Urgent & Emergency Consultations By Telephone Appointment Only
An important update on Covid-19 and our stores

An update on the Covid-19 virus and our stores

Given the unprecedented situation in the UK regarding the COVID-19 virus we feel that it is important to reassure you that we are continuing to keep our practice clean and safe for both you and our team. We intend to keep the practices open for as long as possible to provide the service that is needed for our patients.

You will appreciate that as an optical practice we work in an environment where the prevention of the spread of a whole range of infections is woven into everything that we do. Nevertheless, we are paying particular attention the latest government guidance on the transmission of coronavirus.

All of the frames on display, the equipment we use and all surfaces are cleaned and disinfected regularly to keep the practice as sterile as needed and as often as needed.

Know the guidance

Before attending the practice for your next appointment, we would be grateful if you would review the most up to date government guidance – just click this link https://www/nhs.uk/conditions/coronavirus-covd19/

Keep us in the loop

Please remember that we are open, as normal, and to call us on the practice telephone number or email us to let us know if you wish to reschedule any of your booked appointments. We would be happy to schedule an alternative date for you. 

At your next appointment

Please forgive us if we don’t shake hands – but we are however happy to do the elbow bump – just ask! 

You’ll notice that we’ve removed some non-essential items in the reception area including the magazines. They will return once this is all over!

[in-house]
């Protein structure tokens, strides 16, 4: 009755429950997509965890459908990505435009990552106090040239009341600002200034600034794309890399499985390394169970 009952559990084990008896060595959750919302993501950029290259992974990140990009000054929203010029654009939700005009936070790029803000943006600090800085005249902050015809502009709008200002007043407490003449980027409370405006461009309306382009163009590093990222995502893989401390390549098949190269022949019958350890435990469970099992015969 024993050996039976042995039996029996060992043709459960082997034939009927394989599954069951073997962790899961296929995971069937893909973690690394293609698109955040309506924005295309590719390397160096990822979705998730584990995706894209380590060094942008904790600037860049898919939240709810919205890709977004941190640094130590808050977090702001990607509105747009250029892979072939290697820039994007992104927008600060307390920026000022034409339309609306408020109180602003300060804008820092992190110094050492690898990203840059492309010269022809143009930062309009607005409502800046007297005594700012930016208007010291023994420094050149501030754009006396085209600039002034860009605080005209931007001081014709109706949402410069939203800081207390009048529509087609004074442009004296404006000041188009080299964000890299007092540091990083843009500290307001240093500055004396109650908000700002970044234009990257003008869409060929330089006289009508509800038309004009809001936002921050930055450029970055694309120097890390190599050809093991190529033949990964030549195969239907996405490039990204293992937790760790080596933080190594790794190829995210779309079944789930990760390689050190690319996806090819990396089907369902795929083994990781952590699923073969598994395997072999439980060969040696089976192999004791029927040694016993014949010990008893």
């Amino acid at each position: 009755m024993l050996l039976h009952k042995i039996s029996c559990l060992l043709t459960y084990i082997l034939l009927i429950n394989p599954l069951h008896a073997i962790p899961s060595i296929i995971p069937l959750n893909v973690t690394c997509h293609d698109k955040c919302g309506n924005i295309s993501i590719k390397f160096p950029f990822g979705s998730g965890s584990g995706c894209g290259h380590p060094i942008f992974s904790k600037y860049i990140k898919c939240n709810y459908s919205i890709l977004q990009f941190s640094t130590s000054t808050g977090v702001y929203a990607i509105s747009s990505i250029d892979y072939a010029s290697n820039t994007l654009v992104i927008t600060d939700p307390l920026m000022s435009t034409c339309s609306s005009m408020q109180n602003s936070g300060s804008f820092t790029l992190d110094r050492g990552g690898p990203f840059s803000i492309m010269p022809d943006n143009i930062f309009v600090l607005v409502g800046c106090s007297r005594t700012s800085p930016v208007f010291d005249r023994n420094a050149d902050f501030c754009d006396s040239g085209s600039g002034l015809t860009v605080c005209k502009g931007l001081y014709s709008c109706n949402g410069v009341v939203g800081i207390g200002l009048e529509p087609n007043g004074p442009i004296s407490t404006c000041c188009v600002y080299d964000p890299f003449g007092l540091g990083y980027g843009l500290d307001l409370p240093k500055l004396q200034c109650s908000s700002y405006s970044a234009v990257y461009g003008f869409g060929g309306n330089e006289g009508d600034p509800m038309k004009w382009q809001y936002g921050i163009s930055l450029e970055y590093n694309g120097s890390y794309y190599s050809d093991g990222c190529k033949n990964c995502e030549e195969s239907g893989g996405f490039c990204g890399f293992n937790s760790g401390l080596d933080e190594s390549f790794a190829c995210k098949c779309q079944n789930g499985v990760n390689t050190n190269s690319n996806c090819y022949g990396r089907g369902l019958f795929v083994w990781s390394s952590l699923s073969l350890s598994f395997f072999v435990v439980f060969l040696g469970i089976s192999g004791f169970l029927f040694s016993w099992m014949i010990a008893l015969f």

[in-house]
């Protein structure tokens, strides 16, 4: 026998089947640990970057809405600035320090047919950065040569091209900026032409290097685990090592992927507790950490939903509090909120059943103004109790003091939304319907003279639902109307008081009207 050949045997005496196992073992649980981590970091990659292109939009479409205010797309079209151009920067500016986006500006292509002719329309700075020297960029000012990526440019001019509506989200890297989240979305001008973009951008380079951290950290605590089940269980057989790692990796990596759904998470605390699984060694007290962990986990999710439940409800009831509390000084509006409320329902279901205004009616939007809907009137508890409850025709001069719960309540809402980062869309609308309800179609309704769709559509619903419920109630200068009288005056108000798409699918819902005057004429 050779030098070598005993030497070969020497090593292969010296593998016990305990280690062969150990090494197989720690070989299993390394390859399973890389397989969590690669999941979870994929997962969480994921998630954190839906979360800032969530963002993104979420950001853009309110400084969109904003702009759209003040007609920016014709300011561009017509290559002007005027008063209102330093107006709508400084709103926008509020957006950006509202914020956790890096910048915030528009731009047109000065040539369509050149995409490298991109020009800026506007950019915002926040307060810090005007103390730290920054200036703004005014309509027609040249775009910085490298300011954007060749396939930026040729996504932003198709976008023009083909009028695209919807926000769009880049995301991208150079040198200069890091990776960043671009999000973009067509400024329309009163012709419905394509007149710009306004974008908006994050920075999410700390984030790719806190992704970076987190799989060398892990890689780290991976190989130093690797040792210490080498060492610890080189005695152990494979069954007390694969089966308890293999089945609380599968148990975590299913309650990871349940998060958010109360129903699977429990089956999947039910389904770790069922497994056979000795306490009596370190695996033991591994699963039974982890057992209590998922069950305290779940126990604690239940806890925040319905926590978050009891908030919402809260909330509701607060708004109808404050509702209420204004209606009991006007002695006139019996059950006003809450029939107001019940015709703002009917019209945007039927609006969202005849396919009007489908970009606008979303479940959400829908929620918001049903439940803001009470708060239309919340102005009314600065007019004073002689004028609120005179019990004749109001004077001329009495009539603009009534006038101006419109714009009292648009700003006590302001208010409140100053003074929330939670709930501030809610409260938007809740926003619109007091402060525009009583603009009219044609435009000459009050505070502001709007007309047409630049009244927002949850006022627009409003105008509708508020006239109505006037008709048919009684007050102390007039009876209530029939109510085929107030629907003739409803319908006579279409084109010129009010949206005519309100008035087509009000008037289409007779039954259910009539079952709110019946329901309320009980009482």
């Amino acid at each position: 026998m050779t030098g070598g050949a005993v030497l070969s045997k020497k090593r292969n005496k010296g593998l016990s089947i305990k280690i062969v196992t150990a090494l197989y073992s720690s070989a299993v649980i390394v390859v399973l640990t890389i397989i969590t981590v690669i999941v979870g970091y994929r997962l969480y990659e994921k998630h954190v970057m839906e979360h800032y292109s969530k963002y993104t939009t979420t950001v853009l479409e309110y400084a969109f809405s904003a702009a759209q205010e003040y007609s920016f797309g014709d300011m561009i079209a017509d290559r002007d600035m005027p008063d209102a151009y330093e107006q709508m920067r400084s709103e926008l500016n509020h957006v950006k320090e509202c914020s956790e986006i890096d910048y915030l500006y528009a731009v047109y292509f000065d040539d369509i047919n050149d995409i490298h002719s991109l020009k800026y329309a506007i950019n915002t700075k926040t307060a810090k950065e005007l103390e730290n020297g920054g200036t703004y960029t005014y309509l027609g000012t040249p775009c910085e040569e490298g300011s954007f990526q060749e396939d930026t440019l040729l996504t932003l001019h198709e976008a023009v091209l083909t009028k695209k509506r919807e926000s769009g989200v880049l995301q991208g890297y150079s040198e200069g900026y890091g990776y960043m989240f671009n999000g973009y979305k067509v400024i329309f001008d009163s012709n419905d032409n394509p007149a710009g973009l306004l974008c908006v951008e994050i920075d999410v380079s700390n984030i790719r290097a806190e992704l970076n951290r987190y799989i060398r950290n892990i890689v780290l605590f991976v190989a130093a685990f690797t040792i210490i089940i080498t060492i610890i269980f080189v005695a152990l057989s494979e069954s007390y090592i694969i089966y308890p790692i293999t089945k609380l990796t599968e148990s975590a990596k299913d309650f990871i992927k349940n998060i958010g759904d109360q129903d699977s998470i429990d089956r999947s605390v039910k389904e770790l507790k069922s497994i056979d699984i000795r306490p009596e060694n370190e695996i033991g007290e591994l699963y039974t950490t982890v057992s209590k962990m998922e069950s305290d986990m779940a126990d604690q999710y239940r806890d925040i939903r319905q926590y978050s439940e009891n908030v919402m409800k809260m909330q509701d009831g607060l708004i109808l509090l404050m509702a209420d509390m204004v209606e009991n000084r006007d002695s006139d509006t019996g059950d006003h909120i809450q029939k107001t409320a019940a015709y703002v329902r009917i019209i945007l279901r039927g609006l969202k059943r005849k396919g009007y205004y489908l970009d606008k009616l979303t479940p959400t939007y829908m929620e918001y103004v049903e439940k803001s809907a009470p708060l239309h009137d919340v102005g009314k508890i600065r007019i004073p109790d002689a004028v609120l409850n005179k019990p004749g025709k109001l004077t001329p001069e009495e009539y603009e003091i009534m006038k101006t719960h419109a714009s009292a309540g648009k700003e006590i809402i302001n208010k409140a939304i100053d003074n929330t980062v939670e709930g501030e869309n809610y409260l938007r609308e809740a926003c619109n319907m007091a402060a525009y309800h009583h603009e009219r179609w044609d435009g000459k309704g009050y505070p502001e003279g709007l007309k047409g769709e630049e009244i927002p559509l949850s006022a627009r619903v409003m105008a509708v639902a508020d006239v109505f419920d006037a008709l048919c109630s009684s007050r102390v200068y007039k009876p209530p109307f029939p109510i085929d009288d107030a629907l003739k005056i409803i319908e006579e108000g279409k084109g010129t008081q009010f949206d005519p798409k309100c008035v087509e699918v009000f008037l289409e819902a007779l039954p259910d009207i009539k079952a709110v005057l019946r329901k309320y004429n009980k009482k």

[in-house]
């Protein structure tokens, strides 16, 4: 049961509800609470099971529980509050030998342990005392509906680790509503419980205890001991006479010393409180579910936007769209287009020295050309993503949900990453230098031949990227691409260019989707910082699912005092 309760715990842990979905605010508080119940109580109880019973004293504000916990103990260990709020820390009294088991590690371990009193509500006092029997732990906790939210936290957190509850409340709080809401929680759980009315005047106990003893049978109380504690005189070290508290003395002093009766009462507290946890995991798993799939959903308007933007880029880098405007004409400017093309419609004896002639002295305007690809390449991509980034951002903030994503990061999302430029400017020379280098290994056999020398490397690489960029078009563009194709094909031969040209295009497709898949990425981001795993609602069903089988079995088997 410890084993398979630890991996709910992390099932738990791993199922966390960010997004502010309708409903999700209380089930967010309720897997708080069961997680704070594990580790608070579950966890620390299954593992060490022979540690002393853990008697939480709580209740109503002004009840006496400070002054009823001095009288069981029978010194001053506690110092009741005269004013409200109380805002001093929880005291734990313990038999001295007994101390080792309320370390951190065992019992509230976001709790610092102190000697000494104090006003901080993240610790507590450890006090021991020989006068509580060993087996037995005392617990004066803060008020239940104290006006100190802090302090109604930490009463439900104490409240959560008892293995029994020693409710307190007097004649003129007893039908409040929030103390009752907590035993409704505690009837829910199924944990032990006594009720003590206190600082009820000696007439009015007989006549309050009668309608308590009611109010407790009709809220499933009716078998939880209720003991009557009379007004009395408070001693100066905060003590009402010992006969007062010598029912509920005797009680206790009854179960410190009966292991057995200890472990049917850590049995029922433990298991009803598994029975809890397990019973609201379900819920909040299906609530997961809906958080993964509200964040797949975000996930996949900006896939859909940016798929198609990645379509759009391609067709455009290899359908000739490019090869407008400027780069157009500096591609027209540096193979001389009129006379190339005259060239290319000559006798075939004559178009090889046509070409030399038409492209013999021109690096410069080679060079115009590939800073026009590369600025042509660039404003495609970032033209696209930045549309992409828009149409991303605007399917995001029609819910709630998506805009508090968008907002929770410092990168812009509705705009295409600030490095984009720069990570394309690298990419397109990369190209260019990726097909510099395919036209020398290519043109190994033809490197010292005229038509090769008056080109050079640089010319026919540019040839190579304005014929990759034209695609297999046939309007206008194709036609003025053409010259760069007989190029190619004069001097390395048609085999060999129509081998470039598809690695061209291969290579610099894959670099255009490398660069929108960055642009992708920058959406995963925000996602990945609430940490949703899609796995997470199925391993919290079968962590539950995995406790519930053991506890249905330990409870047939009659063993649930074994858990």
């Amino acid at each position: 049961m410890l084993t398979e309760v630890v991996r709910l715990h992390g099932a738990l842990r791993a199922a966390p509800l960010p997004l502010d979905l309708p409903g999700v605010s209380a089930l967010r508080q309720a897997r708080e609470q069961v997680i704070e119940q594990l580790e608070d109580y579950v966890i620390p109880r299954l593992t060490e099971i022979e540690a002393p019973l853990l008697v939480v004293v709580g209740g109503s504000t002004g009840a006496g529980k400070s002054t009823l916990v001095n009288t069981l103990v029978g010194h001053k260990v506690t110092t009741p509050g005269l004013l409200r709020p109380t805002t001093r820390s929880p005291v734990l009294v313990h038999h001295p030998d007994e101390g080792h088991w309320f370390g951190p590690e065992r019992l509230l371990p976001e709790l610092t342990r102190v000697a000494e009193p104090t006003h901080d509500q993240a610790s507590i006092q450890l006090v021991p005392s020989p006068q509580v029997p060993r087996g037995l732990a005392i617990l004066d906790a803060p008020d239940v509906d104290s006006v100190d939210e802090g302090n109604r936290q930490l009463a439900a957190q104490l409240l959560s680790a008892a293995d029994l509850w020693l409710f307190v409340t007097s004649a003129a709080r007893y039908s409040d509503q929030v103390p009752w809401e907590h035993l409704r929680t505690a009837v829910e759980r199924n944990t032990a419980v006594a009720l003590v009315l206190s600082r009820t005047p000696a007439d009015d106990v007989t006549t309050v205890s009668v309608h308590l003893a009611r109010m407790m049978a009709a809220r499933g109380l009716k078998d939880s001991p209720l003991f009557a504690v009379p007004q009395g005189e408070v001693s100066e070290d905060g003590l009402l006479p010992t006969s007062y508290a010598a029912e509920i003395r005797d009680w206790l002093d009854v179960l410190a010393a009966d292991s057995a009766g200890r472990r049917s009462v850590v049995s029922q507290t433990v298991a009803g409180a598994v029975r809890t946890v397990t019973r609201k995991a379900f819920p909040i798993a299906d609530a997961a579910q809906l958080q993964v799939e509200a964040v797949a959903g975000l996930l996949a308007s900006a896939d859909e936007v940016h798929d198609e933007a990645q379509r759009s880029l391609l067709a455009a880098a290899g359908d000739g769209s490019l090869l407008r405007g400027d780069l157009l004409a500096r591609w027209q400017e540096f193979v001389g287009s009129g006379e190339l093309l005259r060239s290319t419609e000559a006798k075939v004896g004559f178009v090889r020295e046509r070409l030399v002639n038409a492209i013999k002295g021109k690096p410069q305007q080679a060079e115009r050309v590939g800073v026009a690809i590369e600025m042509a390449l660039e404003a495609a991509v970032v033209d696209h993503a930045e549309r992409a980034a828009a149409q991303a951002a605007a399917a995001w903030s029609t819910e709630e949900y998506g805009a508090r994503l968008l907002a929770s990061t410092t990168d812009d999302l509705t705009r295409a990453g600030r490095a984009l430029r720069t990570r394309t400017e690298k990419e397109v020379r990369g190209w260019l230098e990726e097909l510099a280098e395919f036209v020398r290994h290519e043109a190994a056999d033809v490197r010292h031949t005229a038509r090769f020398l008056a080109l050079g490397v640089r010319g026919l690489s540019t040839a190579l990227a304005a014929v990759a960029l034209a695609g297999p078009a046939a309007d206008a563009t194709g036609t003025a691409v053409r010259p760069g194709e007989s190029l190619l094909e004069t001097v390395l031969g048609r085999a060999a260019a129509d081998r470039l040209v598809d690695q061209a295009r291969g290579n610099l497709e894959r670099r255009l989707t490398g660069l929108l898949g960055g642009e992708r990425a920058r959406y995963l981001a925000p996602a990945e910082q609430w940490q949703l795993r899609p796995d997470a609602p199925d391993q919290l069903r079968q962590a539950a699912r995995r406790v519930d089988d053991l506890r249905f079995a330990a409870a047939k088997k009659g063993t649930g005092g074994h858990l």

As a team, we are doing everything we possibly can to remain fit, well and able to work so that we can continue to provide our usual high standard of dental care for you.

Thank you for your support in keeping everyone safe.

Dyslexia and Reading Difficulties

Dyslexia, also known as alexia or developmental reading disorder, is characterized by difficulties learning to read and differing comprehension of language despite normal or above-average intelligence. This includes difficulty with phonological awareness, phonological decoding, processing speed, orthographic coding, auditory short-term memory, language skills and verbal comprehension.

Dyslexia is the most common learning difficulty. Some see dyslexia as distinct from reading difficulties resulting from other causes, such as a non-neurological deficiency with hearing or vision, or poor reading instruction. There are three proposed cognitive subtypes of dyslexia (auditory, visual and attentional), although individual cases of dyslexia are better explained by specific underlying neuropsychological deficits (e.g. attention deficit hyperactivity disorder, a visual processing disorder / visual stress) and co-occurring learning difficulties (e.g. dyscalculia and dysgraphia). Although it is considered to be a receptive (afferent) language-based learning disability, dyslexia also affects one’s expressive (efferent) language skills.

We can help with word reading speed if that dyslexic component is slowing your child down. It has been found that introducing a specific coloured overlay in front of written text can help increase word reading speed and increase confidence in these children. When it is established that overlays have a positive effect, spectacles can be supplied to take over from overlays – since writing, maths and white/black board work is hampered when attempting to use an overlay.

Some school remedial teachers and teaching assistants may attempt to be helpful in supplying an overlay of a random colour – but it has been found that a specific overlay colour is needed for each child … one colour having a negative effect on one child while having a positive effect on another.

We can carry out a computer-based clinical coloured overlay assessment for your child. The NHS in the UK do not fund assessments for coloured overlay in word reading and so the cost is borne by the parents. We recommend children having an NHS-funded sight test in order to rule out other potential ocular causes of word reading problems before setting out on a clinical overlay assessment path.

Menu close icon